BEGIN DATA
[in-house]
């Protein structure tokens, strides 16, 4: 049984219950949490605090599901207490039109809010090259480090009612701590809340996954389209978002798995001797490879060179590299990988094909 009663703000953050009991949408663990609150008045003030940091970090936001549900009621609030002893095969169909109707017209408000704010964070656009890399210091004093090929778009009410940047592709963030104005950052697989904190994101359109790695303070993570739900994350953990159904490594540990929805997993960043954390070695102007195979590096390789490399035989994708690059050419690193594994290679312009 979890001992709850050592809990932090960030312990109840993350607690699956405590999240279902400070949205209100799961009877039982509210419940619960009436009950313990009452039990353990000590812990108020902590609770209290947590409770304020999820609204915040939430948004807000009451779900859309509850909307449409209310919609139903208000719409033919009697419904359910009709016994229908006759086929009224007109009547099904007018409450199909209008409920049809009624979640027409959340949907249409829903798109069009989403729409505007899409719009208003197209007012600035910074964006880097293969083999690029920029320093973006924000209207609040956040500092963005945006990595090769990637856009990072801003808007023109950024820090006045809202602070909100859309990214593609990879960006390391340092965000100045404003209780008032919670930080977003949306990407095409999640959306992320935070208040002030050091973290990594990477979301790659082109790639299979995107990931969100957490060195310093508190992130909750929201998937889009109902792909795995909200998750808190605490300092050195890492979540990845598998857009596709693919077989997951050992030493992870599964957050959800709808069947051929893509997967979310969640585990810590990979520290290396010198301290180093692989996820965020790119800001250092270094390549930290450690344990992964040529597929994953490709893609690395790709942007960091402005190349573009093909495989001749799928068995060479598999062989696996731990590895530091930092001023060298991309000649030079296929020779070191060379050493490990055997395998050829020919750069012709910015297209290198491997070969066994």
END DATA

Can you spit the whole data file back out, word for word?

[in-house]
């Protein structure tokens, strides 16, 4: 049984219950949490605090599901207490039109809010090259480090009612701590809340996954389209978002798995001797490879060179590299990988094909 009663703000953050009991949408663990609150008045003030940091970090936001549900009621609030002893095969169909109707017209408000704010964070656009890399210091004093090929778009009410940047592709963030104005950052697989904190994101359109790695303070993570739900994350953990159904490594540990929805997993960043954390070695102007195979590096390789490399035989994708690059050419690193594994290679312009 979890001992709850050592809990932090960030312990109840993350607690699956405590999240279902400070949205209100799961009877039982509210419940619960009436009950313990009452039990353990000590812990108020902590609770209290947590409770304020999820609204915040939430948004807000009451779900859309509850909307449409209310919609139903208000719409033919009697419904359910009709016994229908006759086929009224007109009547099904007018409450199909209008409920049809009624979640027409959340949907249409829903798109069009989403729409505007899409719009208003197209007012600035910074964006880097293969083999690029920029320093973006924000209207609040956040500092963005945006990595090769990637856009990072801003808007023109950024820090006045809202602070909100859309990214593609990879960006390391340092965000100045404003209780008032919670930080977003949306990407095409999640959306992320935070208040002030050091973290990594990477979301790659082109790639299979995107990931969100957490060195310093508190992130909750929201998937889009109902792909795995909200998750808190605490300092050195890492979540990845598998857009596709693919077989997951050992030493992870599964957050959800709808069947051929893509997967979310969640585990810590990979520290290396010198301290180093692989996820965020790119800001250092270094390549930290450690344990992964040529597929994953490709893609690395790709942007960091402005190349573009093909495989001749799928068995060479598999062989696996731990590895530091930092001023060298991309000649030079296929020779070191060379050493490990055997395998050829020919750069012709910015297209290198491997070969066994």